As emissions regulations become more stringent, equipment manufacturers continue to incorporate sophisticated electronics into engine and machine control systems to improve both equipment and operator performance. Dozers are just one vital piece of equipment to reap the benefits.
“Dozers can be one of the more challenging earthmoving machines to master, especially when it comes to fine grading,” says Dean Peterson, new product introduction manager for Caterpillar dozers. “Advances in electronic technology, both on the engine and on the machine, are helping operators of various skill levels respond quicker and more accurately to deliver a smoother grade and increase overall performance and productivity.”
The Power of Electronic Integration
Advances in engine electronics help manufacturers deliver more value though a higher degree of powertrain integration. This means the engine and powertrain are able to communicate more effectively to control other machine functions.
“Electronic technology not only affects the engine, but the whole drivetrain and its components,” says Robert Klima, product manager - crawler tractors, Liebherr Construction Equipment Co. “When the engine controller communicates with the transmission controls, the machine can adjust to individual applications, making the required power and torque available only when it’s needed. This results in higher efficiency for the overall machine.
“For example, pushing through a turn requires more power than straight pushing of dirt,” he explains. “If this power was available all of the time, it would increase fuel consumption.”
Electronics enable power to be customized to specific applications — often at the push of a button. Komatsu, for example, utilizes a hydrostatic transmission and engine control technology with two selectable working modes. E Mode is intended for all general dozing, leveling and spreading applications, providing adequate speed and power while saving fuel. P Mode is intended for slot dozing, ripping, uphill dozing and other applications where engine power has priority over fuel consumption.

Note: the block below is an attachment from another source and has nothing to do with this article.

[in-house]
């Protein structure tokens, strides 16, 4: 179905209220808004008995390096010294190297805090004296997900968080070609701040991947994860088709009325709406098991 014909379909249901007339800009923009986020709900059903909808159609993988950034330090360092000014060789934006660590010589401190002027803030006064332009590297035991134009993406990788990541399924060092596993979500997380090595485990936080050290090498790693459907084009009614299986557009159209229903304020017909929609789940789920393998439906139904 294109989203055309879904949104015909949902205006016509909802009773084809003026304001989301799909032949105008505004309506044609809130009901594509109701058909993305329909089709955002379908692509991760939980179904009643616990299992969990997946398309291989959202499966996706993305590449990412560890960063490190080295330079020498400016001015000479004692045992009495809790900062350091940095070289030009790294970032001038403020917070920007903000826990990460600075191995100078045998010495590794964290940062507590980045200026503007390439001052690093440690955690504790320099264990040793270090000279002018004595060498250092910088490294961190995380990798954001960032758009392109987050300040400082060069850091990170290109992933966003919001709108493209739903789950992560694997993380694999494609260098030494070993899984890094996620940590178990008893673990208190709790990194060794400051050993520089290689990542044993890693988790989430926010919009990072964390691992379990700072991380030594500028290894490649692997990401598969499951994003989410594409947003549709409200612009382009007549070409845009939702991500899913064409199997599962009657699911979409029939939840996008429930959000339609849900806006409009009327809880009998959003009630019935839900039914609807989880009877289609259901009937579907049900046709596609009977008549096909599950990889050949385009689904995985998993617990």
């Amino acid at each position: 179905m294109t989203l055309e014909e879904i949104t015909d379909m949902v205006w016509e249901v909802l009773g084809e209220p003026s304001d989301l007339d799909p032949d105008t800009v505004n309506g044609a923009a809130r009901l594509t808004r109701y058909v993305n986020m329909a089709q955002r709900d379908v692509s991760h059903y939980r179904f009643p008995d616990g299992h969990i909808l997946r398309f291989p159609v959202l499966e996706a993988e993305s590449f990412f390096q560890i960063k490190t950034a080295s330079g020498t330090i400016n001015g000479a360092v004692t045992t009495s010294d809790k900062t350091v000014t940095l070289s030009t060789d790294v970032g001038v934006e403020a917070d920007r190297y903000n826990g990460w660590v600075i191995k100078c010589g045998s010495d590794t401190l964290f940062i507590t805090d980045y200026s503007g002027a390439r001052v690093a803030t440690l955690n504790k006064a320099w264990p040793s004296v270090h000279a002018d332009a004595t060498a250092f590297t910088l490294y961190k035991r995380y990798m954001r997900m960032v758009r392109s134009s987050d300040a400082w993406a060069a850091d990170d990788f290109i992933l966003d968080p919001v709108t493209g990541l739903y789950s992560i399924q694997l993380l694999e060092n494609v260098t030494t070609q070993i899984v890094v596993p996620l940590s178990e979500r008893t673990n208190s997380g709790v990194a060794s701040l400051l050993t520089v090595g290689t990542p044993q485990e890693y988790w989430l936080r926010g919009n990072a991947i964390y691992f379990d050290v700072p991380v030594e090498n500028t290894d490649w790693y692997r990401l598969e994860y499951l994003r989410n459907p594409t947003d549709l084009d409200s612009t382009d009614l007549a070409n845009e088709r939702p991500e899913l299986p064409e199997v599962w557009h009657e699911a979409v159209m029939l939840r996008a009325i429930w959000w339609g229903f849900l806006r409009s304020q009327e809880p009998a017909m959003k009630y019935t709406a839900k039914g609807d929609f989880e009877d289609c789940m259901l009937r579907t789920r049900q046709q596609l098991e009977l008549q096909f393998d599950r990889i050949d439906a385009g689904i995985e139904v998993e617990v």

“With fuel prices increasing constantly, more owners are paying closer attention to fuel costs and efficiency,” says Bruce Boebel, dozer product manager, Komatsu America. “When given the opportunity to reduce fuel consumption by choosing preselected modes, operators have simpler choices to be more efficient.”
“Hydrostatic drive allows the operator ultimate control of the dozer, from steering to maintaining constant ground speed,” says Jon Gilbeck, dozer product marketing manager, John Deere. The company has been using hydrostatic powertrains on its machines since 1976.
The benefits of hydrostatic transmissions include infinite speed control, power management, live power turns, counter rotation while staying in gear and dynamic braking. In addition, compared to conventional machines with powershift transmissions, fuel savings can be as high as 20%, depending on the manufacturer and application.
“Advanced controls have definitely influenced fuel consumption. This is especially true for hydrostatic-driven machines,” says Klima. “Modern controls make power available only when it’s needed and no longer require gear shifting. This results in lower fuel consumption at a better performance compared to conventional-driven machines.”
Electronic integration is also revolutionizing powershift transmission controls, resulting in greater versatility and efficiency. According to Peterson, this includes the ability to:
•shape engine lug curves to optimize performance and fuel economy and reduce emissions;
•vary machine power to improve productivity in the upper gears and control track slip, and protect the powertrain components in first gear to significantly reduce operating costs;